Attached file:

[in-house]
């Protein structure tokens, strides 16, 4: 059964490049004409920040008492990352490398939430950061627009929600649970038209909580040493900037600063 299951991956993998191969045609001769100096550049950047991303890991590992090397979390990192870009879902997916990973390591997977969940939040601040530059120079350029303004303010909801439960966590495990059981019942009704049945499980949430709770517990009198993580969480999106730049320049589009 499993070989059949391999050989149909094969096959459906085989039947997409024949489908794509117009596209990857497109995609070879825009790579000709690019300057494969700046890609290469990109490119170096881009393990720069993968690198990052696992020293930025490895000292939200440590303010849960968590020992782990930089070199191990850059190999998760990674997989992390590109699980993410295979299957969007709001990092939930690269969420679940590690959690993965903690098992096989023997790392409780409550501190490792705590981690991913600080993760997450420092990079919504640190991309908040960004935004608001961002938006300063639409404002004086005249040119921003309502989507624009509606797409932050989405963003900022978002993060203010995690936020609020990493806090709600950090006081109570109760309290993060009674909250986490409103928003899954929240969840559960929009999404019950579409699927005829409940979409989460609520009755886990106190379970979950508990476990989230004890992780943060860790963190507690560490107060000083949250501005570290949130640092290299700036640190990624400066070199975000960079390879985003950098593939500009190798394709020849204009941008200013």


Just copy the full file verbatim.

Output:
[in-house]
């Protein structure tokens, strides 16, 4: 059964490049004409920040008492990352490398939430950061627009929600649970038209909580040493900037600063 299951991956993998191969045609001769100096550049950047991303890991590992090397979390990192870009879902997916990973390591997977969940939040601040530059120079350029303004303010909801439960966590495990059981019942009704049945499980949430709770517990009198993580969480999106730049320049589009 499993070989059949391999050989149909094969096959459906085989039947997409024949489908794509117009596209990857497109995609070879825009790579000709690019300057494969700046890609290469990109490119170096881009393990720069993968690198990052696992020293930025490895000292939200440590303010849960968590020992782990930089070199191990850059190999998760990674997989992390590109699980993410295979299957969007709001990092939930690269969420679940590690959690993965903690098992096989023997790392409780409550501190490792705590981690991913600080993760997450420092990079919504640190991309908040960004935004608001961002938006300063639409404002004086005249040119921003309502989507624009509606797409932050989405963003900022978002993060203010995690936020609020990493806090709600950090006081109570109760309290993060009674909250986490409103928003899954929240969840559960929009999404019950579409699927005829409940979409989460609520009755886990106190379970979950508990476990989230004890992780943060860790963190507690560490107060000083949250501005570290949130640092290299700036640190990624400066070199975000960079390879985003950098593939500009190798394709020849204009941008200013």